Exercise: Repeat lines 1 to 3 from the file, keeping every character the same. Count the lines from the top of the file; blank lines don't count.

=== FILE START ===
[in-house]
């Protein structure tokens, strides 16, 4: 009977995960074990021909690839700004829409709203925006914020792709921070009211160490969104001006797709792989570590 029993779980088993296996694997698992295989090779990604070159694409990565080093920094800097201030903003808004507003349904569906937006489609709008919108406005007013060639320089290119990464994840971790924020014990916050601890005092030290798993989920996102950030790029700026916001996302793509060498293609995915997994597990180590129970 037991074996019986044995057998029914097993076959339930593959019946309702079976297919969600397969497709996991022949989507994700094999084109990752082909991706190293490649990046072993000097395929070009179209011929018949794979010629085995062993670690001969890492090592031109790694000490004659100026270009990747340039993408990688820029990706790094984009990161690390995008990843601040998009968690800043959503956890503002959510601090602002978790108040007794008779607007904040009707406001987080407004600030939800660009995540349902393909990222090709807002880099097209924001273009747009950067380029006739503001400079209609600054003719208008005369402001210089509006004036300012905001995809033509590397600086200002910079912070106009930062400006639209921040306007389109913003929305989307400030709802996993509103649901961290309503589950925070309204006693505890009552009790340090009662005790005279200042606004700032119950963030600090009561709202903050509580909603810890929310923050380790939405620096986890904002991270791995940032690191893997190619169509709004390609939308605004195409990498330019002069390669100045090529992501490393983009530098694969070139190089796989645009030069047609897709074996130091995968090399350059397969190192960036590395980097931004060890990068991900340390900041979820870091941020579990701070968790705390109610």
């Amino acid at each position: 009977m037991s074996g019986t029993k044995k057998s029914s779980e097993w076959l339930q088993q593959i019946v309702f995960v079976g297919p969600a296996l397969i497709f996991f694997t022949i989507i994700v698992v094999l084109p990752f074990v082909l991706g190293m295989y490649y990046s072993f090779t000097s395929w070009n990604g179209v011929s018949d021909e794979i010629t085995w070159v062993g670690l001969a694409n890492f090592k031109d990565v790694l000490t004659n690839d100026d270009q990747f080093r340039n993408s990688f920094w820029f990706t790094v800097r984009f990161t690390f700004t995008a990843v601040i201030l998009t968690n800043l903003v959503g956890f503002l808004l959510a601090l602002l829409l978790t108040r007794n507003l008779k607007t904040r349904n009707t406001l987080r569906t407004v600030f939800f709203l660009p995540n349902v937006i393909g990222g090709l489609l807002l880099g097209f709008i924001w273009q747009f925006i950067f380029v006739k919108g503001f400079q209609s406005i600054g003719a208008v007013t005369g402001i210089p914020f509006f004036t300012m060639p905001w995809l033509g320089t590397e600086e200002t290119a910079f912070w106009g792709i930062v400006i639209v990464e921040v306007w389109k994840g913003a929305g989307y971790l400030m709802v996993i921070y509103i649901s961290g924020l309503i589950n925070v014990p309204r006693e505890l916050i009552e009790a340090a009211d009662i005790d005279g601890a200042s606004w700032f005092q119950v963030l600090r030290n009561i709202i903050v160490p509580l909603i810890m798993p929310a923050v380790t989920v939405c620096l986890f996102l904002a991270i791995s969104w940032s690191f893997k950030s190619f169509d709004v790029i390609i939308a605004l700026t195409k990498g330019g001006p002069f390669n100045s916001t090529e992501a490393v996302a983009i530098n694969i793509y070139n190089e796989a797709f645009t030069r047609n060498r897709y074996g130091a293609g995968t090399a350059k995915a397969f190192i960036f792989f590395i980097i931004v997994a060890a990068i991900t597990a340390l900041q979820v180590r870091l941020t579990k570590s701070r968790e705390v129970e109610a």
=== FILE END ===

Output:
[in-house]
């Protein structure tokens, strides 16, 4: 009977995960074990021909690839700004829409709203925006914020792709921070009211160490969104001006797709792989570590 029993779980088993296996694997698992295989090779990604070159694409990565080093920094800097201030903003808004507003349904569906937006489609709008919108406005007013060639320089290119990464994840971790924020014990916050601890005092030290798993989920996102950030790029700026916001996302793509060498293609995915997994597990180590129970 037991074996019986044995057998029914097993076959339930593959019946309702079976297919969600397969497709996991022949989507994700094999084109990752082909991706190293490649990046072993000097395929070009179209011929018949794979010629085995062993670690001969890492090592031109790694000490004659100026270009990747340039993408990688820029990706790094984009990161690390995008990843601040998009968690800043959503956890503002959510601090602002978790108040007794008779607007904040009707406001987080407004600030939800660009995540349902393909990222090709807002880099097209924001273009747009950067380029006739503001400079209609600054003719208008005369402001210089509006004036300012905001995809033509590397600086200002910079912070106009930062400006639209921040306007389109913003929305989307400030709802996993509103649901961290309503589950925070309204006693505890009552009790340090009662005790005279200042606004700032119950963030600090009561709202903050509580909603810890929310923050380790939405620096986890904002991270791995940032690191893997190619169509709004390609939308605004195409990498330019002069390669100045090529992501490393983009530098694969070139190089796989645009030069047609897709074996130091995968090399350059397969190192960036590395980097931004060890990068991900340390900041979820870091941020579990701070968790705390109610």
């Amino acid at each position: 009977m037991s074996g019986t029993k044995k057998s029914s779980e097993w076959l339930q088993q593959i019946v309702f995960v079976g297919p969600a296996l397969i497709f996991f694997t022949i989507i994700v698992v094999l084109p990752f074990v082909l991706g190293m295989y490649y990046s072993f090779t000097s395929w070009n990604g179209v011929s018949d021909e794979i010629t085995w070159v062993g670690l001969a694409n890492f090592k031109d990565v790694l000490t004659n690839d100026d270009q990747f080093r340039n993408s990688f920094w820029f990706t790094v800097r984009f990161t690390f700004t995008a990843v601040i201030l998009t968690n800043l903003v959503g956890f503002l808004l959510a601090l602002l829409l978790t108040r007794n507003l008779k607007t904040r349904n009707t406001l987080r569906t407004v600030f939800f709203l660009p995540n349902v937006i393909g990222g090709l489609l807002l880099g097209f709008i924001w273009q747009f925006i950067f380029v006739k919108g503001f400079q209609s406005i600054g003719a208008v007013t005369g402001i210089p914020f509006f004036t300012m060639p905001w995809l033509g320089t590397e600086e200002t290119a910079f912070w106009g792709i930062v400006i639209v990464e921040v306007w389109k994840g913003a929305g989307y971790l400030m709802v996993i921070y509103i649901s961290g924020l309503i589950n925070v014990p309204r006693e505890l916050i009552e009790a340090a009211d009662i005790d005279g601890a200042s606004w700032f005092q119950v963030l600090r030290n009561i709202i903050v160490p509580l909603i810890m798993p929310a923050v380790t989920v939405c620096l986890f996102l904002a991270i791995s969104w940032s690191f893997k950030s190619f169509d709004v790029i390609i939308a605004l700026t195409k990498g330019g001006p002069f390669n100045s916001t090529e992501a490393v996302a983009i530098n694969i793509y070139n190089e796989a797709f645009t030069r047609n060498r897709y074996g130091a293609g995968t090399a350059k995915a397969f190192i960036f792989f590395i980097i931004v997994a060890a990068i991900t597990a340390l900041q979820v180590r870091l941020t579990k570590s701070r968790e705390v129970e109610a």